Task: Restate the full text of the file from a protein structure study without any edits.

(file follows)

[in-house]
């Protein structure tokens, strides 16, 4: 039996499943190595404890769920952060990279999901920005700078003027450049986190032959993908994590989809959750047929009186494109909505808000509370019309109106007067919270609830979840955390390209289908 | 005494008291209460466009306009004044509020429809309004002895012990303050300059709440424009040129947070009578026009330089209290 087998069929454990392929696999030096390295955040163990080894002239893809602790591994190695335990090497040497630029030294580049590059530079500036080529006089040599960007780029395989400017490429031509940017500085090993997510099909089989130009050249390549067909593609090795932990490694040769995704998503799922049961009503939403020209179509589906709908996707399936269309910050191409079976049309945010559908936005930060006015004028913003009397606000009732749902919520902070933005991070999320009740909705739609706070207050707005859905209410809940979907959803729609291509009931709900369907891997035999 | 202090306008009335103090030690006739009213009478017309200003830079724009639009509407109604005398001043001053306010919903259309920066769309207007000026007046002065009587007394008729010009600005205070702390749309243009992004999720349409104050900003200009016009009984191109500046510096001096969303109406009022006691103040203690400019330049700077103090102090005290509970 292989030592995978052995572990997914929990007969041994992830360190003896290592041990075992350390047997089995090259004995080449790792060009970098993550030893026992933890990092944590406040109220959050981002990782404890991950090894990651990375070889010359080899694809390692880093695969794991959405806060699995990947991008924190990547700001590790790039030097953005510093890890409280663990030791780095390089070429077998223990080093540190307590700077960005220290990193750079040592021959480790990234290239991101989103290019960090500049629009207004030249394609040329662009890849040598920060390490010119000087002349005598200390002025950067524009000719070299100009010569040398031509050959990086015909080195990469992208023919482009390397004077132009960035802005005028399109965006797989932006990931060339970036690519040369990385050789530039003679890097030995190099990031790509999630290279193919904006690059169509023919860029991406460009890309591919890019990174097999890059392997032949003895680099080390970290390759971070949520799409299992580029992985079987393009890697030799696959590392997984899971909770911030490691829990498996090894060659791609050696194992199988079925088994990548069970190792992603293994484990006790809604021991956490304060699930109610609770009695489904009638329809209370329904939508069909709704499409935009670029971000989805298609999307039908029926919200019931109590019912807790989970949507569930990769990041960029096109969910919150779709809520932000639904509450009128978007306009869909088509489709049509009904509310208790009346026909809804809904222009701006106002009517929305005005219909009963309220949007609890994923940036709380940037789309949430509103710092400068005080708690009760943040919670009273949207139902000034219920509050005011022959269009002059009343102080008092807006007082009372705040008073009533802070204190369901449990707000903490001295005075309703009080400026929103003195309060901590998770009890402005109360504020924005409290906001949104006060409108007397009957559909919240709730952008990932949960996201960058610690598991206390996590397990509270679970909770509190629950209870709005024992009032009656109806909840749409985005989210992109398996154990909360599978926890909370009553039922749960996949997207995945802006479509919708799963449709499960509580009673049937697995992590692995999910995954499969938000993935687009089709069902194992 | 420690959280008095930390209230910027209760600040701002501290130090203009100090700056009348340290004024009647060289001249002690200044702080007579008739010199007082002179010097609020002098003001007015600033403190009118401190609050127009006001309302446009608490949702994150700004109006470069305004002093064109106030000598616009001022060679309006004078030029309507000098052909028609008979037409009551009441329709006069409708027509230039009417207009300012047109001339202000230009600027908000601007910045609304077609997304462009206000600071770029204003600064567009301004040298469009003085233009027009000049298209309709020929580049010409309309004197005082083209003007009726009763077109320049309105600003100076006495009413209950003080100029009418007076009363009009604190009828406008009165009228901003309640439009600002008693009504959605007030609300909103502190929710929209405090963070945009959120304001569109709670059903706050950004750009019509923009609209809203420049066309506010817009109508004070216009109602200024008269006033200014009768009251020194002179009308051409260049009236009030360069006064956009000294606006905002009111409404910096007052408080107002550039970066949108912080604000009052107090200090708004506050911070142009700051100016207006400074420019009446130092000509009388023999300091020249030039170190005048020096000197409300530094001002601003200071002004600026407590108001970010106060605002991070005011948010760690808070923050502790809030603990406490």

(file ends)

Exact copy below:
[in-house]
């Protein structure tokens, strides 16, 4: 039996499943190595404890769920952060990279999901920005700078003027450049986190032959993908994590989809959750047929009186494109909505808000509370019309109106007067919270609830979840955390390209289908 | 005494008291209460466009306009004044509020429809309004002895012990303050300059709440424009040129947070009578026009330089209290 087998069929454990392929696999030096390295955040163990080894002239893809602790591994190695335990090497040497630029030294580049590059530079500036080529006089040599960007780029395989400017490429031509940017500085090993997510099909089989130009050249390549067909593609090795932990490694040769995704998503799922049961009503939403020209179509589906709908996707399936269309910050191409079976049309945010559908936005930060006015004028913003009397606000009732749902919520902070933005991070999320009740909705739609706070207050707005859905209410809940979907959803729609291509009931709900369907891997035999 | 202090306008009335103090030690006739009213009478017309200003830079724009639009509407109604005398001043001053306010919903259309920066769309207007000026007046002065009587007394008729010009600005205070702390749309243009992004999720349409104050900003200009016009009984191109500046510096001096969303109406009022006691103040203690400019330049700077103090102090005290509970 292989030592995978052995572990997914929990007969041994992830360190003896290592041990075992350390047997089995090259004995080449790792060009970098993550030893026992933890990092944590406040109220959050981002990782404890991950090894990651990375070889010359080899694809390692880093695969794991959405806060699995990947991008924190990547700001590790790039030097953005510093890890409280663990030791780095390089070429077998223990080093540190307590700077960005220290990193750079040592021959480790990234290239991101989103290019960090500049629009207004030249394609040329662009890849040598920060390490010119000087002349005598200390002025950067524009000719070299100009010569040398031509050959990086015909080195990469992208023919482009390397004077132009960035802005005028399109965006797989932006990931060339970036690519040369990385050789530039003679890097030995190099990031790509999630290279193919904006690059169509023919860029991406460009890309591919890019990174097999890059392997032949003895680099080390970290390759971070949520799409299992580029992985079987393009890697030799696959590392997984899971909770911030490691829990498996090894060659791609050696194992199988079925088994990548069970190792992603293994484990006790809604021991956490304060699930109610609770009695489904009638329809209370329904939508069909709704499409935009670029971000989805298609999307039908029926919200019931109590019912807790989970949507569930990769990041960029096109969910919150779709809520932000639904509450009128978007306009869909088509489709049509009904509310208790009346026909809804809904222009701006106002009517929305005005219909009963309220949007609890994923940036709380940037789309949430509103710092400068005080708690009760943040919670009273949207139902000034219920509050005011022959269009002059009343102080008092807006007082009372705040008073009533802070204190369901449990707000903490001295005075309703009080400026929103003195309060901590998770009890402005109360504020924005409290906001949104006060409108007397009957559909919240709730952008990932949960996201960058610690598991206390996590397990509270679970909770509190629950209870709005024992009032009656109806909840749409985005989210992109398996154990909360599978926890909370009553039922749960996949997207995945802006479509919708799963449709499960509580009673049937697995992590692995999910995954499969938000993935687009089709069902194992 | 420690959280008095930390209230910027209760600040701002501290130090203009100090700056009348340290004024009647060289001249002690200044702080007579008739010199007082002179010097609020002098003001007015600033403190009118401190609050127009006001309302446009608490949702994150700004109006470069305004002093064109106030000598616009001022060679309006004078030029309507000098052909028609008979037409009551009441329709006069409708027509230039009417207009300012047109001339202000230009600027908000601007910045609304077609997304462009206000600071770029204003600064567009301004040298469009003085233009027009000049298209309709020929580049010409309309004197005082083209003007009726009763077109320049309105600003100076006495009413209950003080100029009418007076009363009009604190009828406008009165009228901003309640439009600002008693009504959605007030609300909103502190929710929209405090963070945009959120304001569109709670059903706050950004750009019509923009609209809203420049066309506010817009109508004070216009109602200024008269006033200014009768009251020194002179009308051409260049009236009030360069006064956009000294606006905002009111409404910096007052408080107002550039970066949108912080604000009052107090200090708004506050911070142009700051100016207006400074420019009446130092000509009388023999300091020249030039170190005048020096000197409300530094001002601003200071002004600026407590108001970010106060605002991070005011948010760690808070923050502790809030603990406490």